In the 1970s and 1980s Jewish cartoonists such as Will Eisner were some of the first artists to use the graphic novel as a way to explore their ethnicity. Although similar to their pop culture counterpart, the comic book, graphic novels presented weightier subject matter in more expensive packaging, which appealed to an adult audience and gained them credibility as a genre. The Jewish Graphic Novel is a lively, interdisciplinary collection of essays that addresses critically acclaimed works in this subgenre of Jewish literary and artistic culture. Featuring insightful discussions of notable figures in the industryA¹such as Will Eisner, Art Spiegelman, and Joann SfarA¹the essays focus on the how graphic novels are increasingly being used in Holocaust memoir and fiction, and to portray Jewish identity in America and abroad Featuring more than 85 illustrations, this collection is a compelling representation of a major postmodern ethnic and artistic achievement.New York: iBooks Graphic Novel, 2005. Kuper, Peter. Stop Forgetting to Remember: The Autobiography of Walter Kurtz. ... Seattle, WA: Fantagraphic Books, 2003. Fingeroth, Danny. Disguised as Clark Kent: Jews, Comics, and the Creation ofanbsp;...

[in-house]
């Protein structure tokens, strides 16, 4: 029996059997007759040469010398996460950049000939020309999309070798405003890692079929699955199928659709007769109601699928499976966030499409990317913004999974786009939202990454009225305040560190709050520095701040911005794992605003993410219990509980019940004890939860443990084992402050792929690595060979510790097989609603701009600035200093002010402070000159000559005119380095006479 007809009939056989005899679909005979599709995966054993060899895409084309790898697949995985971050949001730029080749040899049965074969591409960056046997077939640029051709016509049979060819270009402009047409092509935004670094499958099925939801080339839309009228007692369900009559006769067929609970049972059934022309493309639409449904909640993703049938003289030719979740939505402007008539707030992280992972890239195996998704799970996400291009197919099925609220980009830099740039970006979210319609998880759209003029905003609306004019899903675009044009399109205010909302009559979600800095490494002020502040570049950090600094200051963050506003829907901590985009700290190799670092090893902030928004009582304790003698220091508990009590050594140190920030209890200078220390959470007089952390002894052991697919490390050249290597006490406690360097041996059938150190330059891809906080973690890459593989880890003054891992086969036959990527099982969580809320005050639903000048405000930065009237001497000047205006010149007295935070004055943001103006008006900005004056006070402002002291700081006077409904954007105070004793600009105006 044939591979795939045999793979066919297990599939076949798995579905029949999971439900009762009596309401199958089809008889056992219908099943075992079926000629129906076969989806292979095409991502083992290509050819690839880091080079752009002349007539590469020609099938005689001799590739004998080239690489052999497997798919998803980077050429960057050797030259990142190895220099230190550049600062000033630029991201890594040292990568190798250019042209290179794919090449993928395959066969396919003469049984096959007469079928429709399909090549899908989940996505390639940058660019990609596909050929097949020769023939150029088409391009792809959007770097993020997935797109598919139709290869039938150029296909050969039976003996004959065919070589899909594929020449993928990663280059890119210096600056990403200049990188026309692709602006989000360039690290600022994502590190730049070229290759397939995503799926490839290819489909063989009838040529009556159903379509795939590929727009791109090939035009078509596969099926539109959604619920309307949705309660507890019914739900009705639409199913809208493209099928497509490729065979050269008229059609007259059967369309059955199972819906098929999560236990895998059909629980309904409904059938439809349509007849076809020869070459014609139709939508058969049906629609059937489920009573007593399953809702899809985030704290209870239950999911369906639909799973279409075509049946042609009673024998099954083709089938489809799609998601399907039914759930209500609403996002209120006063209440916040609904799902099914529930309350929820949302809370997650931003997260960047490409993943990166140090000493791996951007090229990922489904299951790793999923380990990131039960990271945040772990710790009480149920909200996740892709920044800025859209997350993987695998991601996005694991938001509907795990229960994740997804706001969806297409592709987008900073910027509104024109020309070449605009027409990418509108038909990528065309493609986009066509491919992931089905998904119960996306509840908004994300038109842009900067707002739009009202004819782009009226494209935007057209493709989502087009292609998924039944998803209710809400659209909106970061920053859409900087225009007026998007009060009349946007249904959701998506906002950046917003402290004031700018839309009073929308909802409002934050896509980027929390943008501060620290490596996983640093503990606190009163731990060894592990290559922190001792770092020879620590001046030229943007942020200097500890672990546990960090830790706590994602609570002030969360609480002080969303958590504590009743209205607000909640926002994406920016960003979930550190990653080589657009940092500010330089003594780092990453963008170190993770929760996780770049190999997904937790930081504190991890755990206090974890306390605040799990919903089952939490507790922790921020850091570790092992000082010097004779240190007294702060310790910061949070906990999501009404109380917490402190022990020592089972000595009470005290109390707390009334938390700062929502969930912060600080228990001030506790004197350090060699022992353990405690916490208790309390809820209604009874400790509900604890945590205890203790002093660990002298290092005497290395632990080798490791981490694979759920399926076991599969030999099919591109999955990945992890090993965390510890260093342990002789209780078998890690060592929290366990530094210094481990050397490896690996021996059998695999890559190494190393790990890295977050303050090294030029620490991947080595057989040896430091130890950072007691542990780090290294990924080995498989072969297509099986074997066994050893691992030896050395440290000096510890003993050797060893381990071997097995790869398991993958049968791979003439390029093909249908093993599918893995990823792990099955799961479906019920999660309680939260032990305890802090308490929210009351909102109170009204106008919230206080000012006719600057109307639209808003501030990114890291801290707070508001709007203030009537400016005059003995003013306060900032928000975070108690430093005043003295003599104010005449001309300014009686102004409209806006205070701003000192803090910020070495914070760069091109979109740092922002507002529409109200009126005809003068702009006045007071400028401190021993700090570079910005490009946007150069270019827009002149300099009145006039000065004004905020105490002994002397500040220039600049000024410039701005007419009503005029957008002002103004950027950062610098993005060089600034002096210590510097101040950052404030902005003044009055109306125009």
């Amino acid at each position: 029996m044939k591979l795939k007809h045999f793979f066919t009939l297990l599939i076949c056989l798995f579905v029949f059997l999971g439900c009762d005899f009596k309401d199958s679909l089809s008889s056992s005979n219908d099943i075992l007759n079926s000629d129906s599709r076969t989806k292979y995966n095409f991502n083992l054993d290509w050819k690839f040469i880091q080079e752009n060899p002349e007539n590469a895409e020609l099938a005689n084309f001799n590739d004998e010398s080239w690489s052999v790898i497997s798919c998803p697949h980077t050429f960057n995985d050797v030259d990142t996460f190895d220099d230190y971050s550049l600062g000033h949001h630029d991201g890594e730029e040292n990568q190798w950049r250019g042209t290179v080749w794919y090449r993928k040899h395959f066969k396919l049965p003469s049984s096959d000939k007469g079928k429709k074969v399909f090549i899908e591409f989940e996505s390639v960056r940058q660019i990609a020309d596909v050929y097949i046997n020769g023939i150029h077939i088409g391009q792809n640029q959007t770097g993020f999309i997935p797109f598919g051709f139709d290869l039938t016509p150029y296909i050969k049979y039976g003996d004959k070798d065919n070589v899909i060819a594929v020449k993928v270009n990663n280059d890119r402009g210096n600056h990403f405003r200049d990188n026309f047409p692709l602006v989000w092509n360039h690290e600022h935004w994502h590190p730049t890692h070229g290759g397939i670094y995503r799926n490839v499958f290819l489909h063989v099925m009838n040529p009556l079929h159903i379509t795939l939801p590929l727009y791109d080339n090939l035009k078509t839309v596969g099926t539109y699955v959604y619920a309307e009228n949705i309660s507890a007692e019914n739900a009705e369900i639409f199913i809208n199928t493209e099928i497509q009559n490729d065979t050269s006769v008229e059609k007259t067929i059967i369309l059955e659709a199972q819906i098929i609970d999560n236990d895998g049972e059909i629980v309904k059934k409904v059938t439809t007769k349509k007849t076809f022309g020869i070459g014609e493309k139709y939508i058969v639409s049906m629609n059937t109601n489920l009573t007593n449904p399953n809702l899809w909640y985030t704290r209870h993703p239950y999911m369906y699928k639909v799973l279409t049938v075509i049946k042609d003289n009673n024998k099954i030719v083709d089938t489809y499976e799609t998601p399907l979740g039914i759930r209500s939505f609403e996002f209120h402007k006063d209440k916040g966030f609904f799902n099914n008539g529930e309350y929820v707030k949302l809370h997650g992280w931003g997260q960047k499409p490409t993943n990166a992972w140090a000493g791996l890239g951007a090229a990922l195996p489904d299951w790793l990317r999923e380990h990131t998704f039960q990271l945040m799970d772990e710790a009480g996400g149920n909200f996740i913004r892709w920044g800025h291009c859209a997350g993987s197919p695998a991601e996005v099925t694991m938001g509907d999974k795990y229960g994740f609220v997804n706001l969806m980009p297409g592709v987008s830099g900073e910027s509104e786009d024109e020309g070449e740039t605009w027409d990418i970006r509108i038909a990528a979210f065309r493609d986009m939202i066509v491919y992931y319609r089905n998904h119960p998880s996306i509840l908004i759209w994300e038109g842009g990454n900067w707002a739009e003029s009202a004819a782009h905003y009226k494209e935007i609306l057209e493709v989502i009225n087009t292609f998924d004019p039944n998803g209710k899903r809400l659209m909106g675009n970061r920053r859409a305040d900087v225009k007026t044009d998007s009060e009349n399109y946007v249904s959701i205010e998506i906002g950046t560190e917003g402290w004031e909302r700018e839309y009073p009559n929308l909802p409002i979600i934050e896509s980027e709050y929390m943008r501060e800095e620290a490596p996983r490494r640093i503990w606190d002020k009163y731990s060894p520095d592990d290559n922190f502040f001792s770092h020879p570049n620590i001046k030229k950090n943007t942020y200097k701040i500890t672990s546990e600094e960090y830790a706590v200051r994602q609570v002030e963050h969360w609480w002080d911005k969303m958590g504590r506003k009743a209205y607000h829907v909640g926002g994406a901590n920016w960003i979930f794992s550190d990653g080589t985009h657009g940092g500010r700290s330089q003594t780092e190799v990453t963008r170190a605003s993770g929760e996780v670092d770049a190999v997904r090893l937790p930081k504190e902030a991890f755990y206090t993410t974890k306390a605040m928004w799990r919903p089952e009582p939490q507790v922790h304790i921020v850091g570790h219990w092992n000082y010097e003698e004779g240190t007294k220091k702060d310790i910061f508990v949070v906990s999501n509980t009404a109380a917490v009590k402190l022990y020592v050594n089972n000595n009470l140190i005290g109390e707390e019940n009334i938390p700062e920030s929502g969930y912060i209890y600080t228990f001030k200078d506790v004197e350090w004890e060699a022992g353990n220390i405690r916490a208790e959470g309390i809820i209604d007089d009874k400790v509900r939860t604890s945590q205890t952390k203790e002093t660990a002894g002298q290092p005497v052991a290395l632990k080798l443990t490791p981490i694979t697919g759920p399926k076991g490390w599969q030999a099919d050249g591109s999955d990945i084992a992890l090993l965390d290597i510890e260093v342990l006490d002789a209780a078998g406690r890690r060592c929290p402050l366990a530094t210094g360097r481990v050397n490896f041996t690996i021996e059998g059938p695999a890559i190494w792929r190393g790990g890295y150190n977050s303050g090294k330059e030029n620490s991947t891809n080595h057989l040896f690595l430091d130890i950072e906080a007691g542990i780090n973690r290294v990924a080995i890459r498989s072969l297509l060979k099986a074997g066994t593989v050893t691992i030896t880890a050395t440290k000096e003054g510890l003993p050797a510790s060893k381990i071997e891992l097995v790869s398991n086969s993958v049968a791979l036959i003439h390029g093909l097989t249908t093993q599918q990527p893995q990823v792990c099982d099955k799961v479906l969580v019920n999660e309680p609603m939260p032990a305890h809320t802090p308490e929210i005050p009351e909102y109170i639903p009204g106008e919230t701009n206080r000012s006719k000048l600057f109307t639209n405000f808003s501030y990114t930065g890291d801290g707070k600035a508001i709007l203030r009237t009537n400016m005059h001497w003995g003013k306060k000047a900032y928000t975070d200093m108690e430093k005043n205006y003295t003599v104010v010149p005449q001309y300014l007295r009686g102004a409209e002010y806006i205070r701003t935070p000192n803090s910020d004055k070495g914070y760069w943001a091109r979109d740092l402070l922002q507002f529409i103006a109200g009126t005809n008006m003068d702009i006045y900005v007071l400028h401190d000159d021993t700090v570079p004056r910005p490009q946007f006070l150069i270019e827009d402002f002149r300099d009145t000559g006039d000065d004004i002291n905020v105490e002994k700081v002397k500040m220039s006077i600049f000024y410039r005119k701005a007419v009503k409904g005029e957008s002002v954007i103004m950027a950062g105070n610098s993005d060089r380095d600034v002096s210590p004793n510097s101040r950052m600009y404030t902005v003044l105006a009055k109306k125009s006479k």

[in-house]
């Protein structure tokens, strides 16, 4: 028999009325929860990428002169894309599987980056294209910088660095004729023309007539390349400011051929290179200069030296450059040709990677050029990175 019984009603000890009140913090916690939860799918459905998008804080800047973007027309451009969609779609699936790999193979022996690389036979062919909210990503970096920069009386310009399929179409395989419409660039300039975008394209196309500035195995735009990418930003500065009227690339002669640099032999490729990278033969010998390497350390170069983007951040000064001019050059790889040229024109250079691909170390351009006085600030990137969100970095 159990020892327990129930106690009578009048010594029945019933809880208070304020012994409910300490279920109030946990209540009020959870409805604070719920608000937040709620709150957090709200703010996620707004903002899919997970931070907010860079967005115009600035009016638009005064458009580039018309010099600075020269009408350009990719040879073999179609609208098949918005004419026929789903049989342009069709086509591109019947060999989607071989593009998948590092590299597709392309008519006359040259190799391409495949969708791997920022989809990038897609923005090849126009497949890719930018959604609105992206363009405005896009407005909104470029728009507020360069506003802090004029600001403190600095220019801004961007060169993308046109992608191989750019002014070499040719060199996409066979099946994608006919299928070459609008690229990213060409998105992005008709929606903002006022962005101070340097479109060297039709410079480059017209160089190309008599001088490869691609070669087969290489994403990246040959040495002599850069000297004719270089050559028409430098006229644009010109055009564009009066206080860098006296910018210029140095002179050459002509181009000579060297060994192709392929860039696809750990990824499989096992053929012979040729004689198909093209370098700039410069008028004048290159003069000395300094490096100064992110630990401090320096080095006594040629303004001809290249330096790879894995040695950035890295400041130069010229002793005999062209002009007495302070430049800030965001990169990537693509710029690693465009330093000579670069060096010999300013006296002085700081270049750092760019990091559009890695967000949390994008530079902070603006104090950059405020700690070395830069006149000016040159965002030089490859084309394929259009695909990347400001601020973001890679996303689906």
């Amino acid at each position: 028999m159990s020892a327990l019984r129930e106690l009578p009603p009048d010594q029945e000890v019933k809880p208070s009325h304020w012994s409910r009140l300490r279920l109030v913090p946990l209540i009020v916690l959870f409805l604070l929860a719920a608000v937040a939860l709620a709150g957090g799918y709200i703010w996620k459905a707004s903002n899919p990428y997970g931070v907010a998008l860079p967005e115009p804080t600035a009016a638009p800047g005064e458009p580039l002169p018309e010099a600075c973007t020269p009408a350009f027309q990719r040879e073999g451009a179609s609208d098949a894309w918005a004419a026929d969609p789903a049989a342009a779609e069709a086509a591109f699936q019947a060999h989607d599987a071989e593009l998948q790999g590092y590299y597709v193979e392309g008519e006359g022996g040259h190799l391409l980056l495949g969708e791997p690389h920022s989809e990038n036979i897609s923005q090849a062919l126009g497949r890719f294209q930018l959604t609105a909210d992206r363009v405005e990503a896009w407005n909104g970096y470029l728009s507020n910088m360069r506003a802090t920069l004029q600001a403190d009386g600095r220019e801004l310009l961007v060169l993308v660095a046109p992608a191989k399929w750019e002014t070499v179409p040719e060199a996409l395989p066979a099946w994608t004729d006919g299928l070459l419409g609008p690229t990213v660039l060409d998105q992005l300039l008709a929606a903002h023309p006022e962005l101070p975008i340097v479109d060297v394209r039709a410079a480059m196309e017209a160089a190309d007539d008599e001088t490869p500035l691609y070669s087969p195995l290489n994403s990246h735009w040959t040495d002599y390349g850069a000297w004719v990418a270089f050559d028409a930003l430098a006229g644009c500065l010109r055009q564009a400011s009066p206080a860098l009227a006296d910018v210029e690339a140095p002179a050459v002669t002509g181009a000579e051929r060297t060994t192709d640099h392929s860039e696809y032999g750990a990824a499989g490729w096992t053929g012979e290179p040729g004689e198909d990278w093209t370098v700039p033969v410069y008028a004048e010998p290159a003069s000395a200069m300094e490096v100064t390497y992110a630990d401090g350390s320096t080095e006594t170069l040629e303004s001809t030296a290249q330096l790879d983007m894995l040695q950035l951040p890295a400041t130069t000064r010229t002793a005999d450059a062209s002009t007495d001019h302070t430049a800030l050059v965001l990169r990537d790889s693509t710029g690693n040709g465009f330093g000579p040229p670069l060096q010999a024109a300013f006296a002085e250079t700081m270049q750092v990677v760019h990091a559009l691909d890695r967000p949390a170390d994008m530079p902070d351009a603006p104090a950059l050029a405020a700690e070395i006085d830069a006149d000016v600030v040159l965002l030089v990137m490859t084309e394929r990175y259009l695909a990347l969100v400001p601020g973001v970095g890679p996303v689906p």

|Title||:||The Jewish Graphic Novel|
|Author||:||Samantha Baskind, Ranen Omer-Sherman|
|Publisher||:||Rutgers University Press - 2010|